The European Commission proposed an EU budget of €160.6 billion — an increase of more than €2 billion on the 2017 total — for 2018, which will be the last annual budget with the U.K. as a full member.
It was Günther Oettinger’s first budget presentation since the veteran German commissioner took over the budget and human resources portfolio from Kristalina Georgieva in January this year.
As in previous years, the lion’s share of the EU budget will be devoted to regional and agricultural policies.
The allocations in the draft budget include €4.1 billion for migration and security policies, such as the EU-Turkey deal on migration, greater resources for managing the EU’s external borders and €560 million which the EU pledged in April to help Lebanon and Jordan handle the influx of Syrian refugees. However, the overall figure dedicated to migration and security is down 19 percent in 2018 from this year, which the German commissioner justified on the grounds that funds allocated in previous years were not fully utilized.
Research on defense policy, a new priority amid talk of increased security cooperation within the EU, gets €90 million in the 2018 budget.
The Commission said Brexit “will have no direct impact on the 2018 budget as the U.K. is expected still be a full member of the EU during that year,” as Britain is expected to leave the union in March 2019.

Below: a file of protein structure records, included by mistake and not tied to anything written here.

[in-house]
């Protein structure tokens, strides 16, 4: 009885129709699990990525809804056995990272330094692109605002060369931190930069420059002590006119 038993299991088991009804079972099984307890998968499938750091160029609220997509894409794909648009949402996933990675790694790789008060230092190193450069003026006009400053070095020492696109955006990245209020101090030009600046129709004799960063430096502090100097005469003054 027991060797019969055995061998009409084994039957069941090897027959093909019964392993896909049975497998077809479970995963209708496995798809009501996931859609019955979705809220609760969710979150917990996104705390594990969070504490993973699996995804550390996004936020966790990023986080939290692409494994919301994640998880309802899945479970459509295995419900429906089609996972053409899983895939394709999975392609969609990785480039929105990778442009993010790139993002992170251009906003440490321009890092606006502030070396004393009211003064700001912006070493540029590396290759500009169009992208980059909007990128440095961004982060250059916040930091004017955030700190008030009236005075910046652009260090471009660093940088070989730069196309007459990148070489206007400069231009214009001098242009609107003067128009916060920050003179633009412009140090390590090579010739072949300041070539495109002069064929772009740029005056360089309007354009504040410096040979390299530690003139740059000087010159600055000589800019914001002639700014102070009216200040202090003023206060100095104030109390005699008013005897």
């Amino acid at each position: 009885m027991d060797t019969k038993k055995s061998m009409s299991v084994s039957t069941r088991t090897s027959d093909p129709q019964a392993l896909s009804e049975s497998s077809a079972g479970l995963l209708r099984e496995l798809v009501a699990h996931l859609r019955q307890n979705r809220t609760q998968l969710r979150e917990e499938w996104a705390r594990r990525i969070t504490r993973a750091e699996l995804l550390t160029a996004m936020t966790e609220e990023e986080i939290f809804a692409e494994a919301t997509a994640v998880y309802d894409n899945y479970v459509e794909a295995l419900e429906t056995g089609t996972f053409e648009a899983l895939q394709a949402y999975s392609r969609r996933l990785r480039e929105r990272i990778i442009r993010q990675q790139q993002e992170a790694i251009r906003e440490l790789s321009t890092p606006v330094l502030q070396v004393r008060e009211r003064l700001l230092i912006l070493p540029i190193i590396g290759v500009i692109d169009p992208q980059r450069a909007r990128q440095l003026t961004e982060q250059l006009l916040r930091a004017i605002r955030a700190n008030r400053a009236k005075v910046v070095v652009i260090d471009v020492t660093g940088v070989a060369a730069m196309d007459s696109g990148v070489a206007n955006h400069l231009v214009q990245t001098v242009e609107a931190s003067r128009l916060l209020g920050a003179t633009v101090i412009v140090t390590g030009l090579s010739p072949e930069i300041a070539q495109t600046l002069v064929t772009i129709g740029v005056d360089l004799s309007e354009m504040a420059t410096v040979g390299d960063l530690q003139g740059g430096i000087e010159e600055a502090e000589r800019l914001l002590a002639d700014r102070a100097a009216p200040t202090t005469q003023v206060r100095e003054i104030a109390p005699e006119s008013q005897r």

Oettinger said he expected that after the U.K. election on June 8, London would remove its reservation which is currently holding up approval of a mid-term review of the EU’s seven-year budget for 2014-2020, which includes an extra €6 billion for migration, security and the economy. The British government says it cannot take such a decision while it is in election “purdah” ahead of next week’s general election.
Jean Arthuis, chairman of the European Parliament’s budget committee, referred to this in a joint news conference with Oettinger as “hostage-taking carried out by the British government.”
The Commission’s proposed budget should be submitted to the Council of the EU for its amendments before the summer break in July. The European Parliament must then conclude its review in time for all three institutions to agree on a final version by November 20.
This article has been updated with more details.
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